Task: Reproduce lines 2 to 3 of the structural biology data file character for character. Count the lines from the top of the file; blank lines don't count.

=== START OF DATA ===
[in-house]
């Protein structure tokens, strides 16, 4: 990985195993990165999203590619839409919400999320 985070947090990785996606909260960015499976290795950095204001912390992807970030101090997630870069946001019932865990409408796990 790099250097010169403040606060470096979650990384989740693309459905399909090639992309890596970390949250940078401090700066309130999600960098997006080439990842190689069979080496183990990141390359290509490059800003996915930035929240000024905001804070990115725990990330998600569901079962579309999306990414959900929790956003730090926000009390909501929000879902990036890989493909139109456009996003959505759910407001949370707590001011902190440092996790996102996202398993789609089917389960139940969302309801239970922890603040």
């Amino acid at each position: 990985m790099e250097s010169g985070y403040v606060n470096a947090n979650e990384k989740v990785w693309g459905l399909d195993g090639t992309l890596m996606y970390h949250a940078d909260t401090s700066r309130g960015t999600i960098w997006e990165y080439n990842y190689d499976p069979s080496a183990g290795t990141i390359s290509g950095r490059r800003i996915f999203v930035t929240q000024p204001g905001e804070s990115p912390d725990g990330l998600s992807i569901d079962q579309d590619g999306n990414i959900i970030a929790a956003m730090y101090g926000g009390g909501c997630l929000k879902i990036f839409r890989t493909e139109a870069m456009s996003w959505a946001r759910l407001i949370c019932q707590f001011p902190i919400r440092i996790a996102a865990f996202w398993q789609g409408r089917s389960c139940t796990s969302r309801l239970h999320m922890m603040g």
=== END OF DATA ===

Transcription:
């Protein structure tokens, strides 16, 4: 990985195993990165999203590619839409919400999320 985070947090990785996606909260960015499976290795950095204001912390992807970030101090997630870069946001019932865990409408796990 790099250097010169403040606060470096979650990384989740693309459905399909090639992309890596970390949250940078401090700066309130999600960098997006080439990842190689069979080496183990990141390359290509490059800003996915930035929240000024905001804070990115725990990330998600569901079962579309999306990414959900929790956003730090926000009390909501929000879902990036890989493909139109456009996003959505759910407001949370707590001011902190440092996790996102996202398993789609089917389960139940969302309801239970922890603040």
């Amino acid at each position: 990985m790099e250097s010169g985070y403040v606060n470096a947090n979650e990384k989740v990785w693309g459905l399909d195993g090639t992309l890596m996606y970390h949250a940078d909260t401090s700066r309130g960015t999600i960098w997006e990165y080439n990842y190689d499976p069979s080496a183990g290795t990141i390359s290509g950095r490059r800003i996915f999203v930035t929240q000024p204001g905001e804070s990115p912390d725990g990330l998600s992807i569901d079962q579309d590619g999306n990414i959900i970030a929790a956003m730090y101090g926000g009390g909501c997630l929000k879902i990036f839409r890989t493909e139109a870069m456009s996003w959505a946001r759910l407001i949370c019932q707590f001011p902190i919400r440092i996790a996102a865990f996202w398993q789609g409408r089917s389960c139940t796990s969302r309801l239970h999320m922890m603040g």